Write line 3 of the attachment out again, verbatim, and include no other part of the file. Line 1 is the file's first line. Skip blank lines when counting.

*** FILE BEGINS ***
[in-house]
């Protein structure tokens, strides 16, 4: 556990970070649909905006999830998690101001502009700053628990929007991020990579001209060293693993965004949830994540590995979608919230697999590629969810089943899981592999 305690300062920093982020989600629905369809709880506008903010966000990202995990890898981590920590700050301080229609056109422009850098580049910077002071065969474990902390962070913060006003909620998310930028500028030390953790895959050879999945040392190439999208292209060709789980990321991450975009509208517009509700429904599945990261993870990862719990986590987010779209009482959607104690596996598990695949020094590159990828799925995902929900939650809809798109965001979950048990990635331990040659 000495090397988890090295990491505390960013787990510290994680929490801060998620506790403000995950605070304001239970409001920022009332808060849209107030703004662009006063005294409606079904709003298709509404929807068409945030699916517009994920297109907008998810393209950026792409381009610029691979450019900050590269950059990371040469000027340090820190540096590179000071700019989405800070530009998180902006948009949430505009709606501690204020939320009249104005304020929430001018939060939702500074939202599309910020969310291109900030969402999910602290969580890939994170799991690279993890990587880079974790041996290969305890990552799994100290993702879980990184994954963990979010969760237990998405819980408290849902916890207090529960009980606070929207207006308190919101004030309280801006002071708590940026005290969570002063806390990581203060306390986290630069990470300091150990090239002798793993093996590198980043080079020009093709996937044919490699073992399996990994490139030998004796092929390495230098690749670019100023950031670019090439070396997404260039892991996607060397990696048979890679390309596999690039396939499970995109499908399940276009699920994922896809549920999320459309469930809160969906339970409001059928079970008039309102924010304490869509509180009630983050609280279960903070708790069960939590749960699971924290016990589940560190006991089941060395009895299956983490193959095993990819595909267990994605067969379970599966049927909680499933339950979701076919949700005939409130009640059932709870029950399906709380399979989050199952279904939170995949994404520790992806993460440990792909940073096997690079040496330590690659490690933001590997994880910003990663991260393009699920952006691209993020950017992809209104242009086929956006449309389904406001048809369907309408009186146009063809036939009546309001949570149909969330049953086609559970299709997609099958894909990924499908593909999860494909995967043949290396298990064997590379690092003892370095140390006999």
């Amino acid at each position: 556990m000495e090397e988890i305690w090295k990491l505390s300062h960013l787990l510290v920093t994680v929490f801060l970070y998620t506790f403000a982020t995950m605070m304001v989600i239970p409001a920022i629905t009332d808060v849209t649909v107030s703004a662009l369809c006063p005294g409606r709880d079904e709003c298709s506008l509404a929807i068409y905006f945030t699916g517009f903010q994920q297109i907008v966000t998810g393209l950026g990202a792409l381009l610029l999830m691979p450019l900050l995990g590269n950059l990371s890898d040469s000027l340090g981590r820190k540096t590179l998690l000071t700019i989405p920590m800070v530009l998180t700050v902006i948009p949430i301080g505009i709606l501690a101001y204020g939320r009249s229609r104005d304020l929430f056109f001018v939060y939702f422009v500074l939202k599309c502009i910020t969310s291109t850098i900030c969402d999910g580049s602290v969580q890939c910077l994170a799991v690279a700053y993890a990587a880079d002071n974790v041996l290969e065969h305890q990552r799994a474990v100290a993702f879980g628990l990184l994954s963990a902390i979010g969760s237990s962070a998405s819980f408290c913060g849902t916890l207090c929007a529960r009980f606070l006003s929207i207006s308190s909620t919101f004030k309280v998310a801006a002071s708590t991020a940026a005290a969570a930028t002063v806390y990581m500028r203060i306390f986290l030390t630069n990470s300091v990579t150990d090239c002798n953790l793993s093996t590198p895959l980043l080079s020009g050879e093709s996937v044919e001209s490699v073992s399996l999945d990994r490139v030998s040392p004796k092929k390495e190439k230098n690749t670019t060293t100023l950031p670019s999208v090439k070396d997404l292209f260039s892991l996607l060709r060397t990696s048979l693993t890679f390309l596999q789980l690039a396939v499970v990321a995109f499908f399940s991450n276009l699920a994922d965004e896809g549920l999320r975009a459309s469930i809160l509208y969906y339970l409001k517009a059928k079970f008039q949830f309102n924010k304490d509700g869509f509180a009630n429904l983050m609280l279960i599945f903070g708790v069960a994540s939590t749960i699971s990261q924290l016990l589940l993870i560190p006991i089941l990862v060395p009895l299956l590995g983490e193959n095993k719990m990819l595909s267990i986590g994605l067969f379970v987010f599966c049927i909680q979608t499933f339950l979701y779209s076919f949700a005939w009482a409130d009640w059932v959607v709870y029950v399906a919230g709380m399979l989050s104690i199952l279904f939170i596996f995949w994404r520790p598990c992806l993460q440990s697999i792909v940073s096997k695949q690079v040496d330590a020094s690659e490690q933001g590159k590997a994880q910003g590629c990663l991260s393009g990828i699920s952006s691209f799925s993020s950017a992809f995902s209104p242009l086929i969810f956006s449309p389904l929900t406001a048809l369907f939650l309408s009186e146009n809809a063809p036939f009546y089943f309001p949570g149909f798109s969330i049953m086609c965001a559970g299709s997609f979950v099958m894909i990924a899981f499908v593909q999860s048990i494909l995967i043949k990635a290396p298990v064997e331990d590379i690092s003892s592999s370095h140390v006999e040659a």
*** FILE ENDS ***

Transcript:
């Amino acid at each position: 556990m000495e090397e988890i305690w090295k990491l505390s300062h960013l787990l510290v920093t994680v929490f801060l970070y998620t506790f403000a982020t995950m605070m304001v989600i239970p409001a920022i629905t009332d808060v849209t649909v107030s703004a662009l369809c006063p005294g409606r709880d079904e709003c298709s506008l509404a929807i068409y905006f945030t699916g517009f903010q994920q297109i907008v966000t998810g393209l950026g990202a792409l381009l610029l999830m691979p450019l900050l995990g590269n950059l990371s890898d040469s000027l340090g981590r820190k540096t590179l998690l000071t700019i989405p920590m800070v530009l998180t700050v902006i948009p949430i301080g505009i709606l501690a101001y204020g939320r009249s229609r104005d304020l929430f056109f001018v939060y939702f422009v500074l939202k599309c502009i910020t969310s291109t850098i900030c969402d999910g580049s602290v969580q890939c910077l994170a799991v690279a700053y993890a990587a880079d002071n974790v041996l290969e065969h305890q990552r799994a474990v100290a993702f879980g628990l990184l994954s963990a902390i979010g969760s237990s962070a998405s819980f408290c913060g849902t916890l207090c929007a529960r009980f606070l006003s929207i207006s308190s909620t919101f004030k309280v998310a801006a002071s708590t991020a940026a005290a969570a930028t002063v806390y990581m500028r203060i306390f986290l030390t630069n990470s300091v990579t150990d090239c002798n953790l793993s093996t590198p895959l980043l080079s020009g050879e093709s996937v044919e001209s490699v073992s399996l999945d990994r490139v030998s040392p004796k092929k390495e190439k230098n690749t670019t060293t100023l950031p670019s999208v090439k070396d997404l292209f260039s892991l996607l060709r060397t990696s048979l693993t890679f390309l596999q789980l690039a396939v499970v990321a995109f499908f399940s991450n276009l699920a994922d965004e896809g549920l999320r975009a459309s469930i809160l509208y969906y339970l409001k517009a059928k079970f008039q949830f309102n924010k304490d509700g869509f509180a009630n429904l983050m609280l279960i599945f903070g708790v069960a994540s939590t749960i699971s990261q924290l016990l589940l993870i560190p006991i089941l990862v060395p009895l299956l590995g983490e193959n095993k719990m990819l595909s267990i986590g994605l067969f379970v987010f599966c049927i909680q979608t499933f339950l979701y779209s076919f949700a005939w009482a409130d009640w059932v959607v709870y029950v399906a919230g709380m399979l989050s104690i199952l279904f939170i596996f995949w994404r520790p598990c992806l993460q440990s697999i792909v940073s096997k695949q690079v040496d330590a020094s690659e490690q933001g590159k590997a994880q910003g590629c990663l991260s393009g990828i699920s952006s691209f799925s993020s950017a992809f995902s209104p242009l086929i969810f956006s449309p389904l929900t406001a048809l369907f939650l309408s009186e146009n809809a063809p036939f009546y089943f309001p949570g149909f798109s969330i049953m086609c965001a559970g299709s997609f979950v099958m894909i990924a899981f499908v593909q999860s048990i494909l995967i043949k990635a290396p298990v064997e331990d590379i690092s003892s592999s370095h140390v006999e040659a």